Senate Staffers Can Now Use Encryption App Signal

The Signal encrypted messaging app loading on a smartphone.

The Signal encrypted messaging app loading on a smartphone. Raphael Satter/AP

When it comes to privacy and security, many people who deal with sensitive information turned to encrypted chat app Signal.

Fresh on the heels of his decision to move all Senate websites to HTTPS, Senate Sergeant at Arms Frank J. Larkin has approved official use of Signal by Senate staff members.

While Senate staff members first began using Signal for official business in March, the news broke May 9 in a letter from encryption enthusiast Sen. Ron Wyden, D-Ore.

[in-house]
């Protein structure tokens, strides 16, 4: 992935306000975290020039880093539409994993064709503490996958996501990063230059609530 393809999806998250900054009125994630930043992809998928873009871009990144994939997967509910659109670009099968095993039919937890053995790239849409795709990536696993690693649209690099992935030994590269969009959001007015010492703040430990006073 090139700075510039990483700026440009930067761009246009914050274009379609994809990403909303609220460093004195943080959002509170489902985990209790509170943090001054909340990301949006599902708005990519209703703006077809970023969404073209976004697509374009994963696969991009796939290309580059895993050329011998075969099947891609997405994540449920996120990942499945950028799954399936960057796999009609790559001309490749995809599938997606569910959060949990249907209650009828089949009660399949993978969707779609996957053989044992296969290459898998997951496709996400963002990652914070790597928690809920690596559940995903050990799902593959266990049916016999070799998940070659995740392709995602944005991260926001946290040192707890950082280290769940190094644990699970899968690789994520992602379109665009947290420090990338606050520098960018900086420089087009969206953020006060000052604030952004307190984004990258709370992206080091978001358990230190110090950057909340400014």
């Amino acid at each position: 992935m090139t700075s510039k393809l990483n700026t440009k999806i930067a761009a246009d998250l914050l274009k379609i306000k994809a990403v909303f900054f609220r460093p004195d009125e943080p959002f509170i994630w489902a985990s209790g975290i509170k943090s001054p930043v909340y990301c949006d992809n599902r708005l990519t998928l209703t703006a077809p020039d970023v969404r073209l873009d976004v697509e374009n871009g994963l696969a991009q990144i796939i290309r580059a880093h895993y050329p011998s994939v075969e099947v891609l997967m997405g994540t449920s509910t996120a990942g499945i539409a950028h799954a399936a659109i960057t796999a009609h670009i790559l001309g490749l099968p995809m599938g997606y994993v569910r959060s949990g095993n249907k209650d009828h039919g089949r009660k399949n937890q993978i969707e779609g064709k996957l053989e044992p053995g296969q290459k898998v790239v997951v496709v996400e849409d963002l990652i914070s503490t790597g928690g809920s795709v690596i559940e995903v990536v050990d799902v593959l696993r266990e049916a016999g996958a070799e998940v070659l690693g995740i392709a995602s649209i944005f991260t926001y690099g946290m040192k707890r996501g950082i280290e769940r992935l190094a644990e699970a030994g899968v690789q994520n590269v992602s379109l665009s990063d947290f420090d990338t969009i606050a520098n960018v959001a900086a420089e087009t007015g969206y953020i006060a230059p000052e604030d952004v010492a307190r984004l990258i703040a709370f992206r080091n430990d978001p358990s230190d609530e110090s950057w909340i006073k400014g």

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"I am happy to see that you too recognize the important defensive cybersecurity role that encryption can play," Wyden said in the letter, thanking Larkin for his decision.

Previously, some lawmakers have cited concerns about the use of encrypted apps by Environmental Protection Agency employees, and whether the use of such apps by federal employees flouts record-keeping laws.

According to a spokesperson for National Archives and Records Administration, who spoke with ZDNet, members of Congress are mostly exempt from those rules.